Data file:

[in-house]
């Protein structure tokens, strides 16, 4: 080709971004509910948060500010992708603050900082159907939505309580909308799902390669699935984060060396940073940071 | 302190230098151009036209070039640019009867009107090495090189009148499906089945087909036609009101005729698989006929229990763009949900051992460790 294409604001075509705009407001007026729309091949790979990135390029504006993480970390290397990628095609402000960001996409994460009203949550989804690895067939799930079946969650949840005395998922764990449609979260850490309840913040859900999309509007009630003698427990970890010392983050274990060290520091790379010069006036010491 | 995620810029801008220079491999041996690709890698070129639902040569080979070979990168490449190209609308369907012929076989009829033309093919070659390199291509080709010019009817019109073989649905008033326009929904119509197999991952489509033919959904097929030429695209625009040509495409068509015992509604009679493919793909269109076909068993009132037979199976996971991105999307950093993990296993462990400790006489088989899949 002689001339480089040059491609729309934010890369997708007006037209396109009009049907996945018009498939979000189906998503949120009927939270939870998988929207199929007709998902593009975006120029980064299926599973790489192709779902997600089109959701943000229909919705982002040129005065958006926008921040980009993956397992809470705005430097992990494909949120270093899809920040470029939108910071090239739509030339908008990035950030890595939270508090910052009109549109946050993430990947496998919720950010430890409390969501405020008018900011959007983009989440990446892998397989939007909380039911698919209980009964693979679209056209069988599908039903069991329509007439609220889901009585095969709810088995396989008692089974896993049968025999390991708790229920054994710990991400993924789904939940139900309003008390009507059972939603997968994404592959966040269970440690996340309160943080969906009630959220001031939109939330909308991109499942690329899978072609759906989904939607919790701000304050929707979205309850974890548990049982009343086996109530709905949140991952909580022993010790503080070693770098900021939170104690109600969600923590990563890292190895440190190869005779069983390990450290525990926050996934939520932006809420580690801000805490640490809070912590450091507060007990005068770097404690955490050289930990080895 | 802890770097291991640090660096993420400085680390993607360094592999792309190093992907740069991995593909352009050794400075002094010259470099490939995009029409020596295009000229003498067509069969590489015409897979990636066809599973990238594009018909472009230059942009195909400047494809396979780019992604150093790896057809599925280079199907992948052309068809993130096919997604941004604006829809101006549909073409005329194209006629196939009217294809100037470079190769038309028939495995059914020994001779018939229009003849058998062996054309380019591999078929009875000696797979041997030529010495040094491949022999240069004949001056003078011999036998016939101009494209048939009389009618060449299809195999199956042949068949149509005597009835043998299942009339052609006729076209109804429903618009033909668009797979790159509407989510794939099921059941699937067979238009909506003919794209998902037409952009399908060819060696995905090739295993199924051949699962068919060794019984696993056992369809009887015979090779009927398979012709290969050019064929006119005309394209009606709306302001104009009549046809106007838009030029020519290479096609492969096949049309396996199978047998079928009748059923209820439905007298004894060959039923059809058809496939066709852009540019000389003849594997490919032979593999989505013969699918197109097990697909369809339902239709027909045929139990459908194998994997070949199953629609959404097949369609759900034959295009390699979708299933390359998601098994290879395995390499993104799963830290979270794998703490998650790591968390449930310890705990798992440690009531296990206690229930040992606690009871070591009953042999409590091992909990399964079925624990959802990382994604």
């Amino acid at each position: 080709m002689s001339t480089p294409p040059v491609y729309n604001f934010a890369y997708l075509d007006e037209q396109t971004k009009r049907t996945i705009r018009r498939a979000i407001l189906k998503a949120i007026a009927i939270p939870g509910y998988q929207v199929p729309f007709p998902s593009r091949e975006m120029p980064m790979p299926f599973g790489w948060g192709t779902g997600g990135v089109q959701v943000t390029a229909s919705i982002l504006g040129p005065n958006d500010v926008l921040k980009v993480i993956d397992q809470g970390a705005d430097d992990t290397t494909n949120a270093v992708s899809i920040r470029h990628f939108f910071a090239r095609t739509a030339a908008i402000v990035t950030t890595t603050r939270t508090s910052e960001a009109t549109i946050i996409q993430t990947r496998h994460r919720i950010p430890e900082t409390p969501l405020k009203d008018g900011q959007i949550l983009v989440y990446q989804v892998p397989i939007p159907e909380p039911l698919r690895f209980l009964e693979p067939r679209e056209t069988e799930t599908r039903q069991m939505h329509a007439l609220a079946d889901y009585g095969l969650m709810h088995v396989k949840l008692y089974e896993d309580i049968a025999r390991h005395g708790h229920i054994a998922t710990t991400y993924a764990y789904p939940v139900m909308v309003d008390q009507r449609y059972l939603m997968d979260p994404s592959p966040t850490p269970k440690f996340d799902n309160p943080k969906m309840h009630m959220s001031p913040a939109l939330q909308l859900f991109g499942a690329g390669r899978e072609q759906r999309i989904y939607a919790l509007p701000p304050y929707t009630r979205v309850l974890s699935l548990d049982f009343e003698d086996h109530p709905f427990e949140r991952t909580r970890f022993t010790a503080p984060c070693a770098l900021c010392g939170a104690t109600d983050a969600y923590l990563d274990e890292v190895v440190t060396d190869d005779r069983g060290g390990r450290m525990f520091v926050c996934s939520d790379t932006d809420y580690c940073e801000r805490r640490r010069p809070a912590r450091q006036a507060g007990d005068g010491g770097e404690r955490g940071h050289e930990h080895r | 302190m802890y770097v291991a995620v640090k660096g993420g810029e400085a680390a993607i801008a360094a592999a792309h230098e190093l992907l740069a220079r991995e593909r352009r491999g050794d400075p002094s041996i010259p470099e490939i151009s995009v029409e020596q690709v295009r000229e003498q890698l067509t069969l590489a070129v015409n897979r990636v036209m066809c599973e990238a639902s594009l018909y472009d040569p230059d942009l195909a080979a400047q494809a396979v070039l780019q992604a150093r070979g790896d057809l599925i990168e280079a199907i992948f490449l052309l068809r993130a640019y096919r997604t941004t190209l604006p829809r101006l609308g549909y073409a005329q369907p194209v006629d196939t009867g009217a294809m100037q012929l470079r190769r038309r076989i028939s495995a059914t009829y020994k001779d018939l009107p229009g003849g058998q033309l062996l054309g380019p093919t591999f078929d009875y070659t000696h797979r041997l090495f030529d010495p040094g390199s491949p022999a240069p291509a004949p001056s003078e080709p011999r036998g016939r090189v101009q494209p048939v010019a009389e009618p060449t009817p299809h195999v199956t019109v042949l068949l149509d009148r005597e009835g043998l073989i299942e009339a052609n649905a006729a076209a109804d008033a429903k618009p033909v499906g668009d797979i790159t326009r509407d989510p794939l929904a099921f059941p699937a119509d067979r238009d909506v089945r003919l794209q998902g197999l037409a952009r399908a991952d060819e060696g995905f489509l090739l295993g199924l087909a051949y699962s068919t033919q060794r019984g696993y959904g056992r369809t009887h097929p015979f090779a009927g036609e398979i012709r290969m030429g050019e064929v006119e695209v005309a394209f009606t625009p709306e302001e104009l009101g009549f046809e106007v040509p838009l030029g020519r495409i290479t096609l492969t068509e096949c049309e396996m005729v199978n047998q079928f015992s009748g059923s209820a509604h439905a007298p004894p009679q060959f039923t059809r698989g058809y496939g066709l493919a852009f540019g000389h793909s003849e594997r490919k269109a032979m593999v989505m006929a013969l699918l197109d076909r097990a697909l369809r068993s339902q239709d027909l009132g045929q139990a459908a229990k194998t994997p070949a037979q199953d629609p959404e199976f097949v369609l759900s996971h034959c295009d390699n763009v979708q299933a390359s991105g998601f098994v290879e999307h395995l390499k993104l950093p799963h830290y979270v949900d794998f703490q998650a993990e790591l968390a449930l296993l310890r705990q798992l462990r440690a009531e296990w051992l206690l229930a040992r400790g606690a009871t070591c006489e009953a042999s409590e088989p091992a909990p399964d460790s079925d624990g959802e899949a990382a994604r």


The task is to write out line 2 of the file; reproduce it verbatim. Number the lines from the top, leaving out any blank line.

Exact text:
């Protein structure tokens, strides 16, 4: 080709971004509910948060500010992708603050900082159907939505309580909308799902390669699935984060060396940073940071 | 302190230098151009036209070039640019009867009107090495090189009148499906089945087909036609009101005729698989006929229990763009949900051992460790 294409604001075509705009407001007026729309091949790979990135390029504006993480970390290397990628095609402000960001996409994460009203949550989804690895067939799930079946969650949840005395998922764990449609979260850490309840913040859900999309509007009630003698427990970890010392983050274990060290520091790379010069006036010491 | 995620810029801008220079491999041996690709890698070129639902040569080979070979990168490449190209609308369907012929076989009829033309093919070659390199291509080709010019009817019109073989649905008033326009929904119509197999991952489509033919959904097929030429695209625009040509495409068509015992509604009679493919793909269109076909068993009132037979199976996971991105999307950093993990296993462990400790006489088989899949 002689001339480089040059491609729309934010890369997708007006037209396109009009049907996945018009498939979000189906998503949120009927939270939870998988929207199929007709998902593009975006120029980064299926599973790489192709779902997600089109959701943000229909919705982002040129005065958006926008921040980009993956397992809470705005430097992990494909949120270093899809920040470029939108910071090239739509030339908008990035950030890595939270508090910052009109549109946050993430990947496998919720950010430890409390969501405020008018900011959007983009989440990446892998397989939007909380039911698919209980009964693979679209056209069988599908039903069991329509007439609220889901009585095969709810088995396989008692089974896993049968025999390991708790229920054994710990991400993924789904939940139900309003008390009507059972939603997968994404592959966040269970440690996340309160943080969906009630959220001031939109939330909308991109499942690329899978072609759906989904939607919790701000304050929707979205309850974890548990049982009343086996109530709905949140991952909580022993010790503080070693770098900021939170104690109600969600923590990563890292190895440190190869005779069983390990450290525990926050996934939520932006809420580690801000805490640490809070912590450091507060007990005068770097404690955490050289930990080895 | 802890770097291991640090660096993420400085680390993607360094592999792309190093992907740069991995593909352009050794400075002094010259470099490939995009029409020596295009000229003498067509069969590489015409897979990636066809599973990238594009018909472009230059942009195909400047494809396979780019992604150093790896057809599925280079199907992948052309068809993130096919997604941004604006829809101006549909073409005329194209006629196939009217294809100037470079190769038309028939495995059914020994001779018939229009003849058998062996054309380019591999078929009875000696797979041997030529010495040094491949022999240069004949001056003078011999036998016939101009494209048939009389009618060449299809195999199956042949068949149509005597009835043998299942009339052609006729076209109804429903618009033909668009797979790159509407989510794939099921059941699937067979238009909506003919794209998902037409952009399908060819060696995905090739295993199924051949699962068919060794019984696993056992369809009887015979090779009927398979012709290969050019064929006119005309394209009606709306302001104009009549046809106007838009030029020519290479096609492969096949049309396996199978047998079928009748059923209820439905007298004894060959039923059809058809496939066709852009540019000389003849594997490919032979593999989505013969699918197109097990697909369809339902239709027909045929139990459908194998994997070949199953629609959404097949369609759900034959295009390699979708299933390359998601098994290879395995390499993104799963830290979270794998703490998650790591968390449930310890705990798992440690009531296990206690229930040992606690009871070591009953042999409590091992909990399964079925624990959802990382994604």